There’s something romantic about doing things by hand – from grinding coffee in an old wooden-based coffee grinder to fixing electrical connections to welding two pieces of metal together, there is a supreme satisfaction that comes from working with one’s hands. I think our current society, with its emphasis on white-collar work, has lost a lot of this premise, and I also think that’s what contributes to the frustration and unhappiness of many men.
Men are hardwired to be providers. Nothing says “I can provide for you” more than being able to work with one’s hands, as opposed to having to call someone to fix every little thing that happens in your life. Usually, this revelation comes with home ownership, unless the homeowner has more money than brains. But I would venture a guess that’s about as common as lottery winners.
If You Can’t be Handsome, be Handy
My personal struggle to become handier started some 25 years ago, but only made significant progress in the last five years. But even now, I’m always intimidated by a new project, even one that I can accomplish. Unlike my white-collar work, there is always more to the job than appears on the surface, and unlike white-collar work, this involves muscles and force and know how – otherwise things get broken.
One of the most difficult things for me to get over was the whole part about breaking things. To a non-handy person, breaking something means it’s ruined. Kaput – buying a new one. To a Ph.D. (pretty handy dude) a broken item is no issue, just another problem to solve, but for the newly trying to be handy, it’s often a flashback to childhood standing over a broken toy with your mom’s scowling face bearing down on you. I cant say I‘m over it yet, but I fight through the feeling mostly to get to where I need to be. This last week, I had to fix two fairly major issues on one of my race cars, which normally would have been done by my Ph.D., with me trying to learn. This time, I had enough confidence to fix one problem myself, a dead solenoid, and diagnose and fix a second own al on my own (a leaking radiator). Neither of which is more than a 10-minute job each, but as this was going on to a car I rent to a customer, I had feelings of “this car will never finish” after I was done. I’m happy to report that the car finished both races without incident.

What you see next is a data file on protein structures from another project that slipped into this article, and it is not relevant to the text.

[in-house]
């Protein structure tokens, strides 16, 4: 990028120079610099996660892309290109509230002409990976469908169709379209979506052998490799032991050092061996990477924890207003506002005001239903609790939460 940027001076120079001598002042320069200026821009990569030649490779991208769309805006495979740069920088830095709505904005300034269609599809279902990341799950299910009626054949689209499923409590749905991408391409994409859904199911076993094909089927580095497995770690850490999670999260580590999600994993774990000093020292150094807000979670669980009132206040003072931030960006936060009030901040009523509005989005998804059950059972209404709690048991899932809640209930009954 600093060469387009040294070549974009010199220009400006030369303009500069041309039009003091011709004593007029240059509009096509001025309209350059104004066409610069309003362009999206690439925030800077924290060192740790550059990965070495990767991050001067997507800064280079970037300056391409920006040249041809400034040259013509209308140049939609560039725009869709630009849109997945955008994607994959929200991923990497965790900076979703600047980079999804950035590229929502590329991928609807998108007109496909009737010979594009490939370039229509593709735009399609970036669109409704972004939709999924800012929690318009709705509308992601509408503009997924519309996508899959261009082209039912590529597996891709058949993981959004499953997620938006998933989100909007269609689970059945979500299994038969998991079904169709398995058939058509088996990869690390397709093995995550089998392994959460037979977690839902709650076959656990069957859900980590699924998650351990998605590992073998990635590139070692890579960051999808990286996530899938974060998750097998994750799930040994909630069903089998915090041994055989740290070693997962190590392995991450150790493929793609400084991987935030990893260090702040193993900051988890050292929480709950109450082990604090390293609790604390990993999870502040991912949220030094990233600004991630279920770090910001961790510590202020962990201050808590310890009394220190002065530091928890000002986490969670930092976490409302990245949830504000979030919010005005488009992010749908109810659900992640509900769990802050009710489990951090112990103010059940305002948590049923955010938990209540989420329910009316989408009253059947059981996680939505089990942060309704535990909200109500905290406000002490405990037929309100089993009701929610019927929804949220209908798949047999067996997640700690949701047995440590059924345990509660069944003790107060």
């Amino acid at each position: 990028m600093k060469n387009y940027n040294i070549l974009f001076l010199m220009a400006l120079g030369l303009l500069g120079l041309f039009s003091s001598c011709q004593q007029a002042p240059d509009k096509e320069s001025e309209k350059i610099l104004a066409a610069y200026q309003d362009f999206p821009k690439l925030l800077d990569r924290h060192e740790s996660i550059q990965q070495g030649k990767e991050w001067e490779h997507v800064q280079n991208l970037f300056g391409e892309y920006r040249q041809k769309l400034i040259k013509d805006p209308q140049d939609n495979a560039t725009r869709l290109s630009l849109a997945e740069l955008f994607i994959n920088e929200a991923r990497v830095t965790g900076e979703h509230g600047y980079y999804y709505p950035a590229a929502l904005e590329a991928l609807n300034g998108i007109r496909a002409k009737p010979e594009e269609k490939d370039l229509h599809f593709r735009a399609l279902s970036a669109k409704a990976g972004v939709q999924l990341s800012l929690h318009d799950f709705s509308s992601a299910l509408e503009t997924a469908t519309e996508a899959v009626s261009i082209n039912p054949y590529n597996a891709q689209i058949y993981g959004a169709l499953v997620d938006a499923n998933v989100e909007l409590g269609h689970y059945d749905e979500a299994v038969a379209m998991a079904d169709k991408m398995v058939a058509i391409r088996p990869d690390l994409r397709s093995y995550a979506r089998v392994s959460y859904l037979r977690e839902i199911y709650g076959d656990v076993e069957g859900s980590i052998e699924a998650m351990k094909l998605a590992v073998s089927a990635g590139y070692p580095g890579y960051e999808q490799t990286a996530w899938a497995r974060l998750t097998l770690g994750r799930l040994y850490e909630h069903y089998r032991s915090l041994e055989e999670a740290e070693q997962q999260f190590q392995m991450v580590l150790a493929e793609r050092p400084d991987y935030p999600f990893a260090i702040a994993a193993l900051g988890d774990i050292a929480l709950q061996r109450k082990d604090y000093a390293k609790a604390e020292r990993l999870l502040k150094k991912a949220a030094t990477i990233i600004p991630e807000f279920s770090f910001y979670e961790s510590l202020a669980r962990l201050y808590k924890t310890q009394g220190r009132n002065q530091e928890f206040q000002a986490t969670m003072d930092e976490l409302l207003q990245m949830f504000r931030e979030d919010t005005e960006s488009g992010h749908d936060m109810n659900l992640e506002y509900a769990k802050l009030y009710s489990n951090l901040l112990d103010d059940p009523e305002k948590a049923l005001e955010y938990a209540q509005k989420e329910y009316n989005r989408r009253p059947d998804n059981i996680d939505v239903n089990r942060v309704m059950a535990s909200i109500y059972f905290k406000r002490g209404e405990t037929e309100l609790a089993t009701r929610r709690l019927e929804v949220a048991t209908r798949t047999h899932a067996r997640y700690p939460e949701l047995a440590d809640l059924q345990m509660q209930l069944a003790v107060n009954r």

My point here is that learning something new, anything new, is a journey. For me, learning to be handier, and work with my hands has been a life-long goal, and I’ve dedicated the last several years toward getting better at it. I could have never replaced these items on my own five years ago, nor would I have had the confidence to try. The enjoyment I feel from being able to do these few little things on my own is difficult to fully explain. It’s not that I just feel proud because honestly, it wasn’t very difficult work. It’s that it makes me happy. I have something to look at and definitively say “I fixed that.” It also relaxes me. There’s something about the nature of working with my hands to create something that calms my soul.
It’s Like Paleo, But for your Mind
It wasn’t that long in the past that these were crucial skills for survival. Cavemen had to be able to work on their own cars for survival. I kid, but you get the point, our innate need to work with our hands could very well be hard wired. I know it is with me. I’m deciphering this need I feel as some sort of creative cry from my soul, but I suspect it’s really just some sort of survival instinct that kicks in as we get older, and are less useful to the tribe. We older dudes have tribal knowledge. We know stuff, and until relatively recently, we had to pass that information down orally or by demonstration because there wasn’t any type of written record.
So I’ll go on soothing my soul by working with my hands – my next task is to master welding, something I feel a deep passion toward for some unknown reason. What have you felt called to do in your life that you can’t explain?